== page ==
So, the tennis world is a bit of mess for whoever does not follow it passionately. It is organized not by championships, but rather four major cups (the Grand Slams); some smaller tournaments are mixed in between, and take place all over the world.
Although tennis is an individual sport, there are some national teams, and they all compete in the Davis Cup, a four-round competition spread throughout the year. In each round, there are singles matches and one doubles, each played to five sets (which basically means they could last for hours).
This week, the International Tennis Federation (ITF) has announced they were working on a new format for the Davis Cup, to create a “Tennis World Cup,” an idea which has been passed around for a long time.
The proposition is conducted by the ITF along with Kosmos, a private organization led by FC Barcelona player Gerard Piqué (who plays football, but apparently loves tennis?), and would last for just one week. With eighteen teams participating, it would be held in the same city, with each match (three per round, hope you are still following) being played in three sets. The two organizations released a 25-year plan to advertise and promote the event, anticipating they will invest around US $3 billion for it (it might seem like a lot of money just for sport, but FIFA makes about that much money in two years).
The one problem is, tennis ain’t football. You can’t just touch a historical event like this to make it a big, “brand-friendly” competition like the FIFA World Cup; the Davis Cup is an institution, founded 118 years ago, and it’s one of the oldest sporting competitions in the world. This revolution would be the biggest change it had ever seen, and would impact the tennis world for years, as only the name would remain.
As you have probably guessed, people were not too happy about it. For many, it clearly looks like an attempt to create a competition which would give the ITF immense sums of money, and would maybe draw more attention to the competition than the Grand Slam tournaments. Former French player Cédric Pioline notably stated that it was a “money against tradition” debate.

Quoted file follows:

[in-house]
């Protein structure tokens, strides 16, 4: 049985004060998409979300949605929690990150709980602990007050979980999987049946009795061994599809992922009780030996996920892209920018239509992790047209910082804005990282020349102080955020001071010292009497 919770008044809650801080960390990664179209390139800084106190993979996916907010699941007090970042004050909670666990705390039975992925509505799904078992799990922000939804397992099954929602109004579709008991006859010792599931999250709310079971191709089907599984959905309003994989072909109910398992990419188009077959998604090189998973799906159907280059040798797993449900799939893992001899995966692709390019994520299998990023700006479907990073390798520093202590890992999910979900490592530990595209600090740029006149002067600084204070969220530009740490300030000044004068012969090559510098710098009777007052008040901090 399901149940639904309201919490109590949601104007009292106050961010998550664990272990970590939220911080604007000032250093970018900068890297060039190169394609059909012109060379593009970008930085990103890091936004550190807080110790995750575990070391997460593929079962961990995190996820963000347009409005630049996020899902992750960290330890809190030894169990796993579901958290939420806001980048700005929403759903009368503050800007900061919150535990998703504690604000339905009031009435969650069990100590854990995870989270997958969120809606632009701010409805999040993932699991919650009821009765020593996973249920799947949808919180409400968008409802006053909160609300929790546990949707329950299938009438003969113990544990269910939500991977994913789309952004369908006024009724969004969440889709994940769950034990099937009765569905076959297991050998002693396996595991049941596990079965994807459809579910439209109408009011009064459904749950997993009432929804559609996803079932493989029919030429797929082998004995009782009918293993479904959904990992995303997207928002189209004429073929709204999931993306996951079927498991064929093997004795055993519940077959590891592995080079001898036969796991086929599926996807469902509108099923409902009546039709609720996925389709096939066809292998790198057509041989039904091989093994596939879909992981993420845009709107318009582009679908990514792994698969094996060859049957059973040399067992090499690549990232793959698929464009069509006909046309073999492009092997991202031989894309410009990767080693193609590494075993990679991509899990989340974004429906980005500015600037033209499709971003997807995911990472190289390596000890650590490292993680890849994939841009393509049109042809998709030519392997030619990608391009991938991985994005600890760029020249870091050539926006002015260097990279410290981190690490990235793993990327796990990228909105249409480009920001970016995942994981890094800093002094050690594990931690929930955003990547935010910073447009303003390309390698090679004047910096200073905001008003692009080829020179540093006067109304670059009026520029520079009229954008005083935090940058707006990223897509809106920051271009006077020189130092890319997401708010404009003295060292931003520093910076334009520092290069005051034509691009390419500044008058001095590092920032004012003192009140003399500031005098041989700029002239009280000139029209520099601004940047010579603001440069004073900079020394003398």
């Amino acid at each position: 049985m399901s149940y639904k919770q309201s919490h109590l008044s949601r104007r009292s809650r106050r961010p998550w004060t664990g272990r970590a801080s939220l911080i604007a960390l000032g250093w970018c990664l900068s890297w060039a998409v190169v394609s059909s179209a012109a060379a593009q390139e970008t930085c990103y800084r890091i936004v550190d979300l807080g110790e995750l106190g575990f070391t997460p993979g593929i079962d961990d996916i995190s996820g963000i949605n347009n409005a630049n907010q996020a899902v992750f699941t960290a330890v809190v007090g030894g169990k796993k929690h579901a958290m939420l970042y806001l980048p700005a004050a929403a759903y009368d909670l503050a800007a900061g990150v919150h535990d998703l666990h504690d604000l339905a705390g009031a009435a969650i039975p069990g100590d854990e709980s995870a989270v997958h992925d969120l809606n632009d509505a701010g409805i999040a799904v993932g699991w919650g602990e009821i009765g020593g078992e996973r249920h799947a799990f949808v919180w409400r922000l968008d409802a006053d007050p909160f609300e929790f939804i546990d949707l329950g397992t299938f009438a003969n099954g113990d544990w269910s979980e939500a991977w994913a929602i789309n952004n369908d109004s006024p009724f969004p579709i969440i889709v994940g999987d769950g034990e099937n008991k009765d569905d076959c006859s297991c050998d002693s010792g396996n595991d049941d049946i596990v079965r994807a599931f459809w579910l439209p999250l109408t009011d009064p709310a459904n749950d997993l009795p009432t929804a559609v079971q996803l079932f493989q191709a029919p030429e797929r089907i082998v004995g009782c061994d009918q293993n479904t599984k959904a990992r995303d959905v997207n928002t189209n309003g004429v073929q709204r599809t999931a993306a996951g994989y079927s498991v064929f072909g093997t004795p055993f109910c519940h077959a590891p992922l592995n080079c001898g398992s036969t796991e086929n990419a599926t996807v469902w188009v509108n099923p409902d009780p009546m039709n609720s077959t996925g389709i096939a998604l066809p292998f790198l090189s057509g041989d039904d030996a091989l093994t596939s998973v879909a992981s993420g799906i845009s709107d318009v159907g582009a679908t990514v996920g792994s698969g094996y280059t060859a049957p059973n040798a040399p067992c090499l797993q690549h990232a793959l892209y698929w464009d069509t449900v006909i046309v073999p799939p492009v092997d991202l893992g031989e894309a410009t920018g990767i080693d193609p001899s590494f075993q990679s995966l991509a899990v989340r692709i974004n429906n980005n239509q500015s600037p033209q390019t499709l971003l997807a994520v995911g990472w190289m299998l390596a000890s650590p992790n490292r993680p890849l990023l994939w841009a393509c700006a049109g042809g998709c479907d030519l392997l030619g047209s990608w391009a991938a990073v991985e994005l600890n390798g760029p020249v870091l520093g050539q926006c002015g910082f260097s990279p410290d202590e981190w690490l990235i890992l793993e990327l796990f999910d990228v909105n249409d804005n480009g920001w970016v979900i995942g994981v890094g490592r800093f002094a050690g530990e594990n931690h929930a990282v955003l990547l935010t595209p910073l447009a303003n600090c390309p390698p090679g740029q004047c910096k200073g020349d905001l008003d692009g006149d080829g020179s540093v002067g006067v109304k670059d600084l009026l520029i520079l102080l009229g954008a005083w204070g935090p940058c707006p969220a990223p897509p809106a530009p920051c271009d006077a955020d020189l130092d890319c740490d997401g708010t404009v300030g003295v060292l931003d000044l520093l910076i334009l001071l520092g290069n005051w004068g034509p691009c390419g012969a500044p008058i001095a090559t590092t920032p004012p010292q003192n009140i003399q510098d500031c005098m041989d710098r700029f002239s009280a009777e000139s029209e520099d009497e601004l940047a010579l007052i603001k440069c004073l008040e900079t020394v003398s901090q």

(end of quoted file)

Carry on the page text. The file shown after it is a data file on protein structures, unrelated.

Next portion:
Indeed, some parts of the Davis Cup were beloved by players and fans, such as the home games: Each round was played in one of the country’s local stadiums. Argentine tennis player Diego Schwartzman, who played in the tournament in 2015, argues that the loss of these home games will impact not only the local federations’ revenues, which will be lost to the ITF, but also the local passion for the competition, as fans probably won’t travel to it. Believe me, playing in Argentina in front of your local fans rather than on neutral ground probably makes quite the difference.
The Tennis World Cup would also lose a beloved tradition of the Davis Cup, the “marathon matches,” because the five-set matches could last up to seven hours, creating stressful memories for many tennis fans.
But if the Davis Cup was so great, you wonder, why would they want to change it?
We will be honest for a second: the competition was not taken seriously by everyone. Many players thought it was a waste of time, and above all a serious “injury maker” (due to the length of the matches), which is dangerous to play in between two Grand Slam tournaments. After winning it in 2015, Roger Federer, who injured himself many times during the competition, notably stated the “the Davis Cup has always been a burden to shoulder and caused more difficulties than anything else in my career.” The Swiss federation, to which Federer belongs, supported the player, its President stating that “without this change, the Davis Cup will be dead in three to four years.” Indeed, many believed the competition needed a reform, but French player Nicolas Mahut accused the ITF “not to reform the competition, but to destroy it:” he is one of the rare players to stand up against the new format.
The reason is understandable: money. The prize money for the tournament will be, for the first edition, of US $20 million to share between the players, an amount which will probably increase, depending on the success the competition encounters. “The spirit of the competition is going to change,” accused former player Guy Forget, “players will try to win money, not a sort of patriotic feeling.” Tennis stars (and millionaires) Novak Djokovic, Rafael Nadal, and Andy Murray all reportedly support the proposition. Former Australian player John Fitzgerald tried to temper: “It is such an important, iconic event. It is certainly something you do not want to get wrong…You just want to be very confident that it’s going to work before making a move that would forever change a competition that is more than 100 years old.”
Argentina’s own Juan Martín del Potro said he viewed the changes from a positive eye, while stating that no matter how the competition was held, “[Argentina] would win the Davis Cup in any format needed!” (he sure knows how to hype the fans). Del Potro notably won the competition with Argentina in 2016.
The final vote for the introduction of the new format will be held in August, for the competition to start in 2019 or 2020. Experts believe that Kosmos’ proposition, a “festival of tennis and entertainment” as they called it, has many chances to go through, but many players and fans will raise their voice against the change. Australian journalist Will Swanton called it “a one-week, Mickey Mouse, soulless, made-for-TV World Cup of Tennis Finals — with the winner to be named the Davis Cup champion as an afterthought.”